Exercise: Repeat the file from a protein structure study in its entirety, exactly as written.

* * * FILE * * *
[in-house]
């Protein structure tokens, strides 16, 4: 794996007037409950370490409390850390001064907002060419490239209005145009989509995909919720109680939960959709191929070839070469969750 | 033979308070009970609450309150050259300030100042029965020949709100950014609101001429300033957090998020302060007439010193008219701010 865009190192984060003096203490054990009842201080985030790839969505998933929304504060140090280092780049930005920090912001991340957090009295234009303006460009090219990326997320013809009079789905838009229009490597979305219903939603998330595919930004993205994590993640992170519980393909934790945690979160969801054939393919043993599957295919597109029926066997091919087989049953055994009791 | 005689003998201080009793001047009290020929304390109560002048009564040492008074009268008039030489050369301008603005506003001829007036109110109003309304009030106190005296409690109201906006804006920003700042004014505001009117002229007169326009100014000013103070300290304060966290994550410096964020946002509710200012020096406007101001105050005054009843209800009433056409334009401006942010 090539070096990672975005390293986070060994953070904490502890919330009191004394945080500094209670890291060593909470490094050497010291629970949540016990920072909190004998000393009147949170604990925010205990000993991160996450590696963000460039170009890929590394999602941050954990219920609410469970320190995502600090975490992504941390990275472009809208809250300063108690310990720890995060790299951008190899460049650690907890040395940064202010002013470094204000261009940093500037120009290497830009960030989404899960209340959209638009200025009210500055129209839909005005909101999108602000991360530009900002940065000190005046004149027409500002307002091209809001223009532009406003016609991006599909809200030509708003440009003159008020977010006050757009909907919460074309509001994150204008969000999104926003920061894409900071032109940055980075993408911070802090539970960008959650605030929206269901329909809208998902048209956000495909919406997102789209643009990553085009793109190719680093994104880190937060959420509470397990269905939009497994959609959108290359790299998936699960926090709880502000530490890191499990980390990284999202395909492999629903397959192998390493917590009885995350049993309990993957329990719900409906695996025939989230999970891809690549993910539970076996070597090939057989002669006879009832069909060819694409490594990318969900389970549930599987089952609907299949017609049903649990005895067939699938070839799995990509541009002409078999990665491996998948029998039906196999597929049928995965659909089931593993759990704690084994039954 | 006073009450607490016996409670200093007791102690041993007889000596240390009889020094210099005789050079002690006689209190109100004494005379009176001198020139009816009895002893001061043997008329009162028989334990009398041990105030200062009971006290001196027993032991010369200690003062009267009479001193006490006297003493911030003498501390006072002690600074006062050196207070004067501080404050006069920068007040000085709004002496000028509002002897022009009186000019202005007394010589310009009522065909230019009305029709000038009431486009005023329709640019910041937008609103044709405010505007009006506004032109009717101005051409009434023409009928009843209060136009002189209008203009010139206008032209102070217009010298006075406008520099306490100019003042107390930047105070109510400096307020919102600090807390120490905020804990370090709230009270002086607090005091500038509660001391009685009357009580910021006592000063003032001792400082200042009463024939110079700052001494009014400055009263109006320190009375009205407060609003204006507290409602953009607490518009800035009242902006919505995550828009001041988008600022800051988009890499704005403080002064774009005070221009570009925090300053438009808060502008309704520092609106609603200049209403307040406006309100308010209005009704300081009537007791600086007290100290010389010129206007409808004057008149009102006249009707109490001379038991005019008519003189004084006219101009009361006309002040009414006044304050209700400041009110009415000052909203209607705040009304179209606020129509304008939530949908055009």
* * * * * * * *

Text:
[in-house]
């Protein structure tokens, strides 16, 4: 794996007037409950370490409390850390001064907002060419490239209005145009989509995909919720109680939960959709191929070839070469969750 | 033979308070009970609450309150050259300030100042029965020949709100950014609101001429300033957090998020302060007439010193008219701010 865009190192984060003096203490054990009842201080985030790839969505998933929304504060140090280092780049930005920090912001991340957090009295234009303006460009090219990326997320013809009079789905838009229009490597979305219903939603998330595919930004993205994590993640992170519980393909934790945690979160969801054939393919043993599957295919597109029926066997091919087989049953055994009791 | 005689003998201080009793001047009290020929304390109560002048009564040492008074009268008039030489050369301008603005506003001829007036109110109003309304009030106190005296409690109201906006804006920003700042004014505001009117002229007169326009100014000013103070300290304060966290994550410096964020946002509710200012020096406007101001105050005054009843209800009433056409334009401006942010 090539070096990672975005390293986070060994953070904490502890919330009191004394945080500094209670890291060593909470490094050497010291629970949540016990920072909190004998000393009147949170604990925010205990000993991160996450590696963000460039170009890929590394999602941050954990219920609410469970320190995502600090975490992504941390990275472009809208809250300063108690310990720890995060790299951008190899460049650690907890040395940064202010002013470094204000261009940093500037120009290497830009960030989404899960209340959209638009200025009210500055129209839909005005909101999108602000991360530009900002940065000190005046004149027409500002307002091209809001223009532009406003016609991006599909809200030509708003440009003159008020977010006050757009909907919460074309509001994150204008969000999104926003920061894409900071032109940055980075993408911070802090539970960008959650605030929206269901329909809208998902048209956000495909919406997102789209643009990553085009793109190719680093994104880190937060959420509470397990269905939009497994959609959108290359790299998936699960926090709880502000530490890191499990980390990284999202395909492999629903397959192998390493917590009885995350049993309990993957329990719900409906695996025939989230999970891809690549993910539970076996070597090939057989002669006879009832069909060819694409490594990318969900389970549930599987089952609907299949017609049903649990005895067939699938070839799995990509541009002409078999990665491996998948029998039906196999597929049928995965659909089931593993759990704690084994039954 | 006073009450607490016996409670200093007791102690041993007889000596240390009889020094210099005789050079002690006689209190109100004494005379009176001198020139009816009895002893001061043997008329009162028989334990009398041990105030200062009971006290001196027993032991010369200690003062009267009479001193006490006297003493911030003498501390006072002690600074006062050196207070004067501080404050006069920068007040000085709004002496000028509002002897022009009186000019202005007394010589310009009522065909230019009305029709000038009431486009005023329709640019910041937008609103044709405010505007009006506004032109009717101005051409009434023409009928009843209060136009002189209008203009010139206008032209102070217009010298006075406008520099306490100019003042107390930047105070109510400096307020919102600090807390120490905020804990370090709230009270002086607090005091500038509660001391009685009357009580910021006592000063003032001792400082200042009463024939110079700052001494009014400055009263109006320190009375009205407060609003204006507290409602953009607490518009800035009242902006919505995550828009001041988008600022800051988009890499704005403080002064774009005070221009570009925090300053438009808060502008309704520092609106609603200049209403307040406006309100308010209005009704300081009537007791600086007290100290010389010129206007409808004057008149009102006249009707109490001379038991005019008519003189004084006219101009009361006309002040009414006044304050209700400041009110009415000052909203209607705040009304179209606020129509304008939530949908055009």